When trust in government slumps: lessons from pandemic survey

When people lose trust in the government, effects may ripple across workplaces and individuals' wellbeing.

Dr Lixin Jiang

It’s one of the burning issues of the pandemic: maintaining trust in governments.

University of Auckland psychologist Dr Lixin Jiang was the lead author of a small-scale study in the US that looked at people’s trust in the state and federal governments.

The study pointed to how breakdowns in trust in government may ripple across society, affecting behaviour in workplaces and individuals’ well-being.

The survey of 492 workers, conducted while President Donald Trump was in power, showed only about 27 percent trusted both federal and state governments, the researchers said.

But trust in government was associated with better workplace attitudes, greater adherence to Covid-19 guidelines and improved psychological well-being, according to Dr Jiang, a senior lecturer in the School of Psychology.

Here in New Zealand, protests at Parliament over vaccine mandates and an assortment of other issues have highlighted breakdowns in public trust in the state.

It seems the ability to trust – such as believing that a government cares about your well-being and has good intentions – helps people to facilitate relationships, flowing into benefits in the workplace, the researchers said.

“We found that people can have different trusting profiles, so they either felt they can trust the federal government, but not the state or vice versa,” said Dr Jiang, who received her Ph.D. at Washington State University in the US before joining the University of Auckland.

“The best-case scenario was when people trusted both types of government, rather than the people who didn’t trust either or felt neutral.”

Breakdowns in trust in government may ripple across society, affecting behaviour in workplaces and individuals’ well-being

The study suggested that people with high levels of trust in government felt more secure in their jobs, had higher employer loyalty and were more likely to go out of their way to help co-workers.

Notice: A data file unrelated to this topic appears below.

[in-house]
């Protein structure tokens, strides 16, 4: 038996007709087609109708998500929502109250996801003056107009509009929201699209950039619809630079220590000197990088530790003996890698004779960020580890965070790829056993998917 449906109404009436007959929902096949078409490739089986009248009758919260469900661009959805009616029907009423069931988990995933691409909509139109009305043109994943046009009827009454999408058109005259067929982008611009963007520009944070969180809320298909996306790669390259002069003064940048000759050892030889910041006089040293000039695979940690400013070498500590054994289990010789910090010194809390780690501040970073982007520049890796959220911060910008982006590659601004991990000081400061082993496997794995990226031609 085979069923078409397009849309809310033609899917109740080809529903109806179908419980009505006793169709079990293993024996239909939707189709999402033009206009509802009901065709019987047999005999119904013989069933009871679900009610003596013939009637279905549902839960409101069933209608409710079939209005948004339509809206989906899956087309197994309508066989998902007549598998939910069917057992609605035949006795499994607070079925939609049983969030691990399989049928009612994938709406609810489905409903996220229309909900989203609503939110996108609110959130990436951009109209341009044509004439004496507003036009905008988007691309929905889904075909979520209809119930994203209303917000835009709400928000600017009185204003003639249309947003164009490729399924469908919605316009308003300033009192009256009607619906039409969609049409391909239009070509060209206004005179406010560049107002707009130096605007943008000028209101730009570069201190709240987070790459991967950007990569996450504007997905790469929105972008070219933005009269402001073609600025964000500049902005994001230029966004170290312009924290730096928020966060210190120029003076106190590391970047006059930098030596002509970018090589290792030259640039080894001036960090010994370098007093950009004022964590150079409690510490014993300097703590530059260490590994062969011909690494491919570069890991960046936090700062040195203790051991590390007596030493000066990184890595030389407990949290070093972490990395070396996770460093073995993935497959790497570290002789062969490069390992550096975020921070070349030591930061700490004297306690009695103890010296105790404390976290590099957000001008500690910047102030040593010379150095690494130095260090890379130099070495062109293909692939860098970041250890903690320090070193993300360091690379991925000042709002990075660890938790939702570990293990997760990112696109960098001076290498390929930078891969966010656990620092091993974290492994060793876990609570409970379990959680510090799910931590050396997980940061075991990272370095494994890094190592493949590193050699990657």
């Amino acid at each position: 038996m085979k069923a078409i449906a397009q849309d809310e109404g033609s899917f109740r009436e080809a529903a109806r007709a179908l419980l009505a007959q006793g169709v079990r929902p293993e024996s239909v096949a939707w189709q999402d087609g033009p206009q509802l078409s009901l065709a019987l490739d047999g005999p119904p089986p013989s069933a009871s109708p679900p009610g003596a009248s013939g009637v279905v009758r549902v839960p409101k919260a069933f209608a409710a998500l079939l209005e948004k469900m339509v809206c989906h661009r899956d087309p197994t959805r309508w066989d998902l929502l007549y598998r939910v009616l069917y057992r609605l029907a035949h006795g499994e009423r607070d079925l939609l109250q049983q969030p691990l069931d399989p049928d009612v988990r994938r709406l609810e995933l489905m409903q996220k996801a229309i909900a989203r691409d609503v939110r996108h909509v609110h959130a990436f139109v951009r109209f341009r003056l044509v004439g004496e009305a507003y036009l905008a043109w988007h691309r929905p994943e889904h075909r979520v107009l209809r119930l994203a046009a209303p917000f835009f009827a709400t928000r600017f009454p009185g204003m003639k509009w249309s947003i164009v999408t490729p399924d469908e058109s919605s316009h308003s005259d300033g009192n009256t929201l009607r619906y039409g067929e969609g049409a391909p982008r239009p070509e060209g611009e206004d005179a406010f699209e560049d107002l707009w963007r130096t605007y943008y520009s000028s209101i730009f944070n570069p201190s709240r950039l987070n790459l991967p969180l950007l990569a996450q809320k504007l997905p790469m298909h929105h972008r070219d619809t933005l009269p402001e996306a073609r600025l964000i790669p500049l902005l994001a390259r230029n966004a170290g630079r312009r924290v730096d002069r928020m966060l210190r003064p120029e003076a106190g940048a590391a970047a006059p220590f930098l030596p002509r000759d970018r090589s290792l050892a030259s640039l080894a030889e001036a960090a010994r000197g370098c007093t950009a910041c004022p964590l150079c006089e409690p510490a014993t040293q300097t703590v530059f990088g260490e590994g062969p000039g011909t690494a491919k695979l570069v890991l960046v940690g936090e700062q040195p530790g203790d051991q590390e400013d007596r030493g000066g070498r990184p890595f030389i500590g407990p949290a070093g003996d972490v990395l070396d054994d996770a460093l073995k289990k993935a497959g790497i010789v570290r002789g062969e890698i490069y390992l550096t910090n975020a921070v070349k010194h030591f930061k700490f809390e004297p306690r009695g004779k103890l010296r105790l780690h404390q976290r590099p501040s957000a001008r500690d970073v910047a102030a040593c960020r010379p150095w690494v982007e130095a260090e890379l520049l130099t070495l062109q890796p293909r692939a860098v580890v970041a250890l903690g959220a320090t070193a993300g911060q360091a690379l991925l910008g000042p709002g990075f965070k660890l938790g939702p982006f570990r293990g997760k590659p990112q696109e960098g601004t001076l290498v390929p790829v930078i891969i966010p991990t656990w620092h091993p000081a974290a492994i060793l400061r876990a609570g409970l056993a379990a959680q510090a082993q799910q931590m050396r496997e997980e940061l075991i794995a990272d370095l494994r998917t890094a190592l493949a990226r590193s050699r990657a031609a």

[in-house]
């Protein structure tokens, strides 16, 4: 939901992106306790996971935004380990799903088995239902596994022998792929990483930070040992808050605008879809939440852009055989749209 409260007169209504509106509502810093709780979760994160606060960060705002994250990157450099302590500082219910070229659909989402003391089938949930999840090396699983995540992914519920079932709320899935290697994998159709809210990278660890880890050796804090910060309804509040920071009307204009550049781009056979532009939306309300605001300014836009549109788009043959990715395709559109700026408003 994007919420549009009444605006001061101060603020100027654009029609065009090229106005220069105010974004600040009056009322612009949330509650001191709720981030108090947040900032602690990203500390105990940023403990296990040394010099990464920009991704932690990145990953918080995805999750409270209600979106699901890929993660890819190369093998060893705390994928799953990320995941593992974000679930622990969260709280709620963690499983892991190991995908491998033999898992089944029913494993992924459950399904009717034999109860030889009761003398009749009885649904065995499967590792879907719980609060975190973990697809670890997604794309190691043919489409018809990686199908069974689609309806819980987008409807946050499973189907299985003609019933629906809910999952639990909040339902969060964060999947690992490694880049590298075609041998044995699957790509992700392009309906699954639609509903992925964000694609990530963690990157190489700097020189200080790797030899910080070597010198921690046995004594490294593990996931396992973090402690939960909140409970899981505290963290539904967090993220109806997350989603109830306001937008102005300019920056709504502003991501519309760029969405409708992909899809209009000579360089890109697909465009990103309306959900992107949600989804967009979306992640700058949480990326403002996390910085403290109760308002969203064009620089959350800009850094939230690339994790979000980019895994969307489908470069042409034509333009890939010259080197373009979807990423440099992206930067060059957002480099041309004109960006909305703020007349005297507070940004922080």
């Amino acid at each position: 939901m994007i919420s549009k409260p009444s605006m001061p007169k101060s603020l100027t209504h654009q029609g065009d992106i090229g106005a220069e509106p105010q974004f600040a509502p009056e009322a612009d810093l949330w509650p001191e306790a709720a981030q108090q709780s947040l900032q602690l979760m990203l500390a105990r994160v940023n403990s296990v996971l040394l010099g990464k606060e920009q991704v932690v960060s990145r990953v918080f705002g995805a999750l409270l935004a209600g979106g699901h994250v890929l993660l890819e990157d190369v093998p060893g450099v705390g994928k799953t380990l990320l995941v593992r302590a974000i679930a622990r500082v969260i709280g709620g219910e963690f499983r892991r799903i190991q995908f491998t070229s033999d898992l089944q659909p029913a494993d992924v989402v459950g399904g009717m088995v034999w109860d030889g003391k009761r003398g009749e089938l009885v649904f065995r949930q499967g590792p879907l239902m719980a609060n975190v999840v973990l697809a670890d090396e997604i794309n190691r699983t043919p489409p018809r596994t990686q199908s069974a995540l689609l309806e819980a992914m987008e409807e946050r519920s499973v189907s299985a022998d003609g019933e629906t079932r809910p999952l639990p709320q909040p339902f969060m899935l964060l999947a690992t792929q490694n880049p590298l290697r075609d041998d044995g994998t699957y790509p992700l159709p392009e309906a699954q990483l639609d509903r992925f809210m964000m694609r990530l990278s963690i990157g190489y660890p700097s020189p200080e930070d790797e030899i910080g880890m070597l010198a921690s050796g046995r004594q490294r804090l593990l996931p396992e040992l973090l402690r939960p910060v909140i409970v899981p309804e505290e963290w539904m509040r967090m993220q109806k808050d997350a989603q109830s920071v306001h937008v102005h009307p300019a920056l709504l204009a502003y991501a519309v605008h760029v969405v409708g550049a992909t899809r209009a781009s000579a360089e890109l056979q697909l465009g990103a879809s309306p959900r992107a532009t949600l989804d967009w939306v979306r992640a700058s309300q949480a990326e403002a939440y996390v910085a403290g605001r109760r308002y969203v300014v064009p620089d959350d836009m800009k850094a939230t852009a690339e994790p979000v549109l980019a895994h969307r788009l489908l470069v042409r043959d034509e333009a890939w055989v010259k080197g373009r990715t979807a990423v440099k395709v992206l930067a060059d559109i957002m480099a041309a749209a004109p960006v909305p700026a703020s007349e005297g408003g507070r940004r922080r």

In New Zealand, protests at Parliament over vaccine mandates and assorted other issues have highlighted breakdowns in public trust.

Asked if she would expect similar results here, Dr Jiang speculated that trust in government could flow through to benefits for individuals and, potentially, workplaces.

“Although local research is needed, studies conducted in other countries have shown that trust in government benefits individuals’ well-being.”

In the new research:

  • About 26 percent of workers trusted their state government but not the federal government
  • About 2 percent – 11 people – trusted only the federal government and not the state government
  • About 22 percent distrusted both forms of government and 24 percent were “ambivalent,” the researchers said.

Professor Tahira Probst, a psychology professor at WSU Vancouver, was co-author of the study.

One way for the government and employers to boost trust is to communicate clearly and transparently, Professor Probst said.

“Consistency of messaging is really important,” she said. “That’s a challenge in the pandemic because the situation is changing over time, but part of the messaging has to explain to people the rationale for why policies and recommendations are changing, and how they are being made with their best interests in mind.”

The survey respondents weren’t quizzed on their political affiliations, such as Republican or Democrat.

Trust in the US government has slumped over the past 60 years, falling from 4 out of 5 people trusting the government in 1964, to 1 out of 5 in 2007, according to the Pew Research Centre.

Media contact

Paul Panckhurst | media adviser
M: 022 032 8475
E: paul.panckhurst@auckland.ac.nz